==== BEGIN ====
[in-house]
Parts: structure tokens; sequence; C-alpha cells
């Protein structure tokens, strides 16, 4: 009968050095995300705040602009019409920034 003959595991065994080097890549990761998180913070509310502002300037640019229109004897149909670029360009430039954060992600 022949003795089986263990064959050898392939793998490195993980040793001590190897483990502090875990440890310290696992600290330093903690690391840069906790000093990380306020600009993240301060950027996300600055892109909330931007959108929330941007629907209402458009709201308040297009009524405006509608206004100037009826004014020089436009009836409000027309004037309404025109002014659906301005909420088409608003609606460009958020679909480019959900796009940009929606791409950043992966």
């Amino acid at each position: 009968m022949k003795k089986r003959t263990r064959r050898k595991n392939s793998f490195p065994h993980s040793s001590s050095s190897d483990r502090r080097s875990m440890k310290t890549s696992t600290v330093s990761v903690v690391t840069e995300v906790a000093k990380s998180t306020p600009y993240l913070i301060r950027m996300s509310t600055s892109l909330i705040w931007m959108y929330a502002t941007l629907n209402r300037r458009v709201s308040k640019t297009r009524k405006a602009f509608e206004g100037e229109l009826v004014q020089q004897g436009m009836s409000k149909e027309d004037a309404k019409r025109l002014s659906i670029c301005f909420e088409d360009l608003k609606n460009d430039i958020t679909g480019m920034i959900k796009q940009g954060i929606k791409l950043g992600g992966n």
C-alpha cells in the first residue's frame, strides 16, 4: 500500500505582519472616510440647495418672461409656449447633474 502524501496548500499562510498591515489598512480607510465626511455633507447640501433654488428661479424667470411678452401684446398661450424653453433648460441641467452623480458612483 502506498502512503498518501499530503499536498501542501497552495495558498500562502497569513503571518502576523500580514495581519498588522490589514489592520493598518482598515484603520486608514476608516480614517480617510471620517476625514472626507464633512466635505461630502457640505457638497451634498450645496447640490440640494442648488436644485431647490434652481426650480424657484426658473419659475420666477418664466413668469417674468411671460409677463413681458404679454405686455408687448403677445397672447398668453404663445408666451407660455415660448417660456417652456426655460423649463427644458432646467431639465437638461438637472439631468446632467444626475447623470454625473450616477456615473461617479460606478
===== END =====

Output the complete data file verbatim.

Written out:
[in-house]
Parts: structure tokens; sequence; C-alpha cells
């Protein structure tokens, strides 16, 4: 009968050095995300705040602009019409920034 003959595991065994080097890549990761998180913070509310502002300037640019229109004897149909670029360009430039954060992600 022949003795089986263990064959050898392939793998490195993980040793001590190897483990502090875990440890310290696992600290330093903690690391840069906790000093990380306020600009993240301060950027996300600055892109909330931007959108929330941007629907209402458009709201308040297009009524405006509608206004100037009826004014020089436009009836409000027309004037309404025109002014659906301005909420088409608003609606460009958020679909480019959900796009940009929606791409950043992966």
């Amino acid at each position: 009968m022949k003795k089986r003959t263990r064959r050898k595991n392939s793998f490195p065994h993980s040793s001590s050095s190897d483990r502090r080097s875990m440890k310290t890549s696992t600290v330093s990761v903690v690391t840069e995300v906790a000093k990380s998180t306020p600009y993240l913070i301060r950027m996300s509310t600055s892109l909330i705040w931007m959108y929330a502002t941007l629907n209402r300037r458009v709201s308040k640019t297009r009524k405006a602009f509608e206004g100037e229109l009826v004014q020089q004897g436009m009836s409000k149909e027309d004037a309404k019409r025109l002014s659906i670029c301005f909420e088409d360009l608003k609606n460009d430039i958020t679909g480019m920034i959900k796009q940009g954060i929606k791409l950043g992600g992966n």
C-alpha cells in the first residue's frame, strides 16, 4: 500500500505582519472616510440647495418672461409656449447633474 502524501496548500499562510498591515489598512480607510465626511455633507447640501433654488428661479424667470411678452401684446398661450424653453433648460441641467452623480458612483 502506498502512503498518501499530503499536498501542501497552495495558498500562502497569513503571518502576523500580514495581519498588522490589514489592520493598518482598515484603520486608514476608516480614517480617510471620517476625514472626507464633512466635505461630502457640505457638497451634498450645496447640490440640494442648488436644485431647490434652481426650480424657484426658473419659475420666477418664466413668469417674468411671460409677463413681458404679454405686455408687448403677445397672447398668453404663445408666451407660455415660448417660456417652456426655460423649463427644458432646467431639465437638461438637472439631468446632467444626475447623470454625473450616477456615473461617479460606478